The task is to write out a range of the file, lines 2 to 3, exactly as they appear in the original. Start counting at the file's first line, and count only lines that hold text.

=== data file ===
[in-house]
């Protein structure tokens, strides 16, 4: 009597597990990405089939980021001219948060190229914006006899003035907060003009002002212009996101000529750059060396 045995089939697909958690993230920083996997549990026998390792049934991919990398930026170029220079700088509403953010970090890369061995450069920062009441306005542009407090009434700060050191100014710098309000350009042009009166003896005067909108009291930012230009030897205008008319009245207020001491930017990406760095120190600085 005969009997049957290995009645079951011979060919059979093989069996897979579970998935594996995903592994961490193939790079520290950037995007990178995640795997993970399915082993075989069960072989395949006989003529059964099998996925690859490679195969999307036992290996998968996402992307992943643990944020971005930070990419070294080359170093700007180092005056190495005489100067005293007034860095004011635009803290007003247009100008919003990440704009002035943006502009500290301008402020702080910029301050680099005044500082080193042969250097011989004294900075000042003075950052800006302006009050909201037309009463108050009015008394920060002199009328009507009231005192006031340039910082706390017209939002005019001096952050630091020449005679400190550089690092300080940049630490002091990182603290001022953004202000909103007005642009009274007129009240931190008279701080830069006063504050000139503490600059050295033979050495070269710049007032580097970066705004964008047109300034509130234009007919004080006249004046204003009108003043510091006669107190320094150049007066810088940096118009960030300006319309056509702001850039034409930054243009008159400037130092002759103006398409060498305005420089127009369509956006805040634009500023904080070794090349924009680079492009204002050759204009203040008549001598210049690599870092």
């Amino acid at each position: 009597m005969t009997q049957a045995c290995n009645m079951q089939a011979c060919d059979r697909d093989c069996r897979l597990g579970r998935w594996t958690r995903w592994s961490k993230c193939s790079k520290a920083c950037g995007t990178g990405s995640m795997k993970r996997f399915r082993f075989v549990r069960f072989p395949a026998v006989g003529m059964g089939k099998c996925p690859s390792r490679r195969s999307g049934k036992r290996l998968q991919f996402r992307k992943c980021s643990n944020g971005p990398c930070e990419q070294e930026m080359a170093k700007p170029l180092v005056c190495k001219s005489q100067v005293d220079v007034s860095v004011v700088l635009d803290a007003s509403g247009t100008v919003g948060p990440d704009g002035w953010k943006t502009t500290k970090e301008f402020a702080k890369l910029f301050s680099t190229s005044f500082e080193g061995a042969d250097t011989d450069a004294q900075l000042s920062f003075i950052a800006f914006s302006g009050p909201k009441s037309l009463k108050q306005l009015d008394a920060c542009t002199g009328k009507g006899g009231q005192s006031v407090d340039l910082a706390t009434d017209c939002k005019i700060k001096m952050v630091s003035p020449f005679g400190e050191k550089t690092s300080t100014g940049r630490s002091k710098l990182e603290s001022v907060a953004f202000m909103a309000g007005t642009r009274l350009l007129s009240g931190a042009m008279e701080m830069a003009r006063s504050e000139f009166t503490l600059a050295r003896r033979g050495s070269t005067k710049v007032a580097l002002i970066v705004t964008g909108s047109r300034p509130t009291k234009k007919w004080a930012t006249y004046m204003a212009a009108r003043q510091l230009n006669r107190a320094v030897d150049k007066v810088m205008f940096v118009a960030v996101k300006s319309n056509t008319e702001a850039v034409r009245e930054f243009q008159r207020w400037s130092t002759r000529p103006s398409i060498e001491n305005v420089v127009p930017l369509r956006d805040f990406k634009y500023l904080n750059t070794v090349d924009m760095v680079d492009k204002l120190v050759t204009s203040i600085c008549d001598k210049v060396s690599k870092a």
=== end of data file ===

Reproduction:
């Protein structure tokens, strides 16, 4: 009597597990990405089939980021001219948060190229914006006899003035907060003009002002212009996101000529750059060396 045995089939697909958690993230920083996997549990026998390792049934991919990398930026170029220079700088509403953010970090890369061995450069920062009441306005542009407090009434700060050191100014710098309000350009042009009166003896005067909108009291930012230009030897205008008319009245207020001491930017990406760095120190600085 005969009997049957290995009645079951011979060919059979093989069996897979579970998935594996995903592994961490193939790079520290950037995007990178995640795997993970399915082993075989069960072989395949006989003529059964099998996925690859490679195969999307036992290996998968996402992307992943643990944020971005930070990419070294080359170093700007180092005056190495005489100067005293007034860095004011635009803290007003247009100008919003990440704009002035943006502009500290301008402020702080910029301050680099005044500082080193042969250097011989004294900075000042003075950052800006302006009050909201037309009463108050009015008394920060002199009328009507009231005192006031340039910082706390017209939002005019001096952050630091020449005679400190550089690092300080940049630490002091990182603290001022953004202000909103007005642009009274007129009240931190008279701080830069006063504050000139503490600059050295033979050495070269710049007032580097970066705004964008047109300034509130234009007919004080006249004046204003009108003043510091006669107190320094150049007066810088940096118009960030300006319309056509702001850039034409930054243009008159400037130092002759103006398409060498305005420089127009369509956006805040634009500023904080070794090349924009680079492009204002050759204009203040008549001598210049690599870092």
């Amino acid at each position: 009597m005969t009997q049957a045995c290995n009645m079951q089939a011979c060919d059979r697909d093989c069996r897979l597990g579970r998935w594996t958690r995903w592994s961490k993230c193939s790079k520290a920083c950037g995007t990178g990405s995640m795997k993970r996997f399915r082993f075989v549990r069960f072989p395949a026998v006989g003529m059964g089939k099998c996925p690859s390792r490679r195969s999307g049934k036992r290996l998968q991919f996402r992307k992943c980021s643990n944020g971005p990398c930070e990419q070294e930026m080359a170093k700007p170029l180092v005056c190495k001219s005489q100067v005293d220079v007034s860095v004011v700088l635009d803290a007003s509403g247009t100008v919003g948060p990440d704009g002035w953010k943006t502009t500290k970090e301008f402020a702080k890369l910029f301050s680099t190229s005044f500082e080193g061995a042969d250097t011989d450069a004294q900075l000042s920062f003075i950052a800006f914006s302006g009050p909201k009441s037309l009463k108050q306005l009015d008394a920060c542009t002199g009328k009507g006899g009231q005192s006031v407090d340039l910082a706390t009434d017209c939002k005019i700060k001096m952050v630091s003035p020449f005679g400190e050191k550089t690092s300080t100014g940049r630490s002091k710098l990182e603290s001022v907060a953004f202000m909103a309000g007005t642009r009274l350009l007129s009240g931190a042009m008279e701080m830069a003009r006063s504050e000139f009166t503490l600059a050295r003896r033979g050495s070269t005067k710049v007032a580097l002002i970066v705004t964008g909108s047109r300034p509130t009291k234009k007919w004080a930012t006249y004046m204003a212009a009108r003043q510091l230009n006669r107190a320094v030897d150049k007066v810088m205008f940096v118009a960030v996101k300006s319309n056509t008319e702001a850039v034409r009245e930054f243009q008159r207020w400037s130092t002759r000529p103006s398409i060498e001491n305005v420089v127009p930017l369509r956006d805040f990406k634009y500023l904080n750059t070794v090349d924009m760095v680079d492009k204002l120190v050759t204009s203040i600085c008549d001598k210049v060396s690599k870092a």